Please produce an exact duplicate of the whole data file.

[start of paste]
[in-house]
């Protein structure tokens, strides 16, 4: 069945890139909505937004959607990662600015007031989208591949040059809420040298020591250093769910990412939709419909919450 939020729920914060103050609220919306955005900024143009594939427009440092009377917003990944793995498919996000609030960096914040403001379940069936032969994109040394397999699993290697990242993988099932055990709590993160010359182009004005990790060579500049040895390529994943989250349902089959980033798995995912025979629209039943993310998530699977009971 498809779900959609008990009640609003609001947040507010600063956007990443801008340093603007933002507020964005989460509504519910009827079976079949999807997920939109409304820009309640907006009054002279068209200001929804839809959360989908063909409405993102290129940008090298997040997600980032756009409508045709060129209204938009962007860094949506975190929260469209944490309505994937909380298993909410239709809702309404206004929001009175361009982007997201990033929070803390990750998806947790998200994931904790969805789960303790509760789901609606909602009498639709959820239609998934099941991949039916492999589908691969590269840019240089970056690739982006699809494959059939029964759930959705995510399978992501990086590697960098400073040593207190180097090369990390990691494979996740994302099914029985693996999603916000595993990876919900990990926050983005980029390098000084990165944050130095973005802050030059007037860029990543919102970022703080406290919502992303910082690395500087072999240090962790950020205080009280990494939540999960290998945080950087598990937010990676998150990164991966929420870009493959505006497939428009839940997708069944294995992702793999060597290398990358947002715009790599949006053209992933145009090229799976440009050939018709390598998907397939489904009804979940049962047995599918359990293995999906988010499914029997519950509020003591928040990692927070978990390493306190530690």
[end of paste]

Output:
[in-house]
């Protein structure tokens, strides 16, 4: 069945890139909505937004959607990662600015007031989208591949040059809420040298020591250093769910990412939709419909919450 939020729920914060103050609220919306955005900024143009594939427009440092009377917003990944793995498919996000609030960096914040403001379940069936032969994109040394397999699993290697990242993988099932055990709590993160010359182009004005990790060579500049040895390529994943989250349902089959980033798995995912025979629209039943993310998530699977009971 498809779900959609008990009640609003609001947040507010600063956007990443801008340093603007933002507020964005989460509504519910009827079976079949999807997920939109409304820009309640907006009054002279068209200001929804839809959360989908063909409405993102290129940008090298997040997600980032756009409508045709060129209204938009962007860094949506975190929260469209944490309505994937909380298993909410239709809702309404206004929001009175361009982007997201990033929070803390990750998806947790998200994931904790969805789960303790509760789901609606909602009498639709959820239609998934099941991949039916492999589908691969590269840019240089970056690739982006699809494959059939029964759930959705995510399978992501990086590697960098400073040593207190180097090369990390990691494979996740994302099914029985693996999603916000595993990876919900990990926050983005980029390098000084990165944050130095973005802050030059007037860029990543919102970022703080406290919502992303910082690395500087072999240090962790950020205080009280990494939540999960290998945080950087598990937010990676998150990164991966929420870009493959505006497939428009839940997708069944294995992702793999060597290398990358947002715009790599949006053209992933145009090229799976440009050939018709390598998907397939489904009804979940049962047995599918359990293995999906988010499914029997519950509020003591928040990692927070978990390493306190530690």